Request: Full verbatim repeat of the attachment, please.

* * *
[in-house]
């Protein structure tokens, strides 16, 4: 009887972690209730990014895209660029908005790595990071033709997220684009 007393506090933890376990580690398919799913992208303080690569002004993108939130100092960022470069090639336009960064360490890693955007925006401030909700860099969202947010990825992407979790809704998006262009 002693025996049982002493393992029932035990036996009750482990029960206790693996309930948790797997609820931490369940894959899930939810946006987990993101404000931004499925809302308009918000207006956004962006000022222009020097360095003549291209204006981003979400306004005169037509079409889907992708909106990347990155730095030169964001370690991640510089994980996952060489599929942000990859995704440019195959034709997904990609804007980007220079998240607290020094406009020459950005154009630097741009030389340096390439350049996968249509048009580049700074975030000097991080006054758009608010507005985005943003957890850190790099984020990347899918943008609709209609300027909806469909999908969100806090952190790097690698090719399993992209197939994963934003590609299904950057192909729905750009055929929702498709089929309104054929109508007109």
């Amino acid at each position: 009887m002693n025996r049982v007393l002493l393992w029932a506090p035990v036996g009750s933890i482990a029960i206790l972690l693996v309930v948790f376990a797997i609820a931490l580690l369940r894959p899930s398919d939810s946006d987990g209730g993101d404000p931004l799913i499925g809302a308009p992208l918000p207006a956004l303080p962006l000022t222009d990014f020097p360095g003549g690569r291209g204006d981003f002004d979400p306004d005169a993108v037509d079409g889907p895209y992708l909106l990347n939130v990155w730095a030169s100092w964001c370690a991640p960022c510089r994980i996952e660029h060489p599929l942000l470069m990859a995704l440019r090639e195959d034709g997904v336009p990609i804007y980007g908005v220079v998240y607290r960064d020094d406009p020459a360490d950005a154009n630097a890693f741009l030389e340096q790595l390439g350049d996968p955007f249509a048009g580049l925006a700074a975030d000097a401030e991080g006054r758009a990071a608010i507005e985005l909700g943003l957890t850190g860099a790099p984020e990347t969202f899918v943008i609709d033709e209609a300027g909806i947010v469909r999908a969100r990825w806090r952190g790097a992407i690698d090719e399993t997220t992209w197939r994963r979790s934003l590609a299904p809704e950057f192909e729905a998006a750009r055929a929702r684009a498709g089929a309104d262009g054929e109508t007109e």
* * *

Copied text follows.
[in-house]
């Protein structure tokens, strides 16, 4: 009887972690209730990014895209660029908005790595990071033709997220684009 007393506090933890376990580690398919799913992208303080690569002004993108939130100092960022470069090639336009960064360490890693955007925006401030909700860099969202947010990825992407979790809704998006262009 002693025996049982002493393992029932035990036996009750482990029960206790693996309930948790797997609820931490369940894959899930939810946006987990993101404000931004499925809302308009918000207006956004962006000022222009020097360095003549291209204006981003979400306004005169037509079409889907992708909106990347990155730095030169964001370690991640510089994980996952060489599929942000990859995704440019195959034709997904990609804007980007220079998240607290020094406009020459950005154009630097741009030389340096390439350049996968249509048009580049700074975030000097991080006054758009608010507005985005943003957890850190790099984020990347899918943008609709209609300027909806469909999908969100806090952190790097690698090719399993992209197939994963934003590609299904950057192909729905750009055929929702498709089929309104054929109508007109």
């Amino acid at each position: 009887m002693n025996r049982v007393l002493l393992w029932a506090p035990v036996g009750s933890i482990a029960i206790l972690l693996v309930v948790f376990a797997i609820a931490l580690l369940r894959p899930s398919d939810s946006d987990g209730g993101d404000p931004l799913i499925g809302a308009p992208l918000p207006a956004l303080p962006l000022t222009d990014f020097p360095g003549g690569r291209g204006d981003f002004d979400p306004d005169a993108v037509d079409g889907p895209y992708l909106l990347n939130v990155w730095a030169s100092w964001c370690a991640p960022c510089r994980i996952e660029h060489p599929l942000l470069m990859a995704l440019r090639e195959d034709g997904v336009p990609i804007y980007g908005v220079v998240y607290r960064d020094d406009p020459a360490d950005a154009n630097a890693f741009l030389e340096q790595l390439g350049d996968p955007f249509a048009g580049l925006a700074a975030d000097a401030e991080g006054r758009a990071a608010i507005e985005l909700g943003l957890t850190g860099a790099p984020e990347t969202f899918v943008i609709d033709e209609a300027g909806i947010v469909r999908a969100r990825w806090r952190g790097a992407i690698d090719e399993t997220t992209w197939r994963r979790s934003l590609a299904p809704e950057f192909e729905a998006a750009r055929a929702r684009a498709g089929a309104d262009g054929e109508t007109e």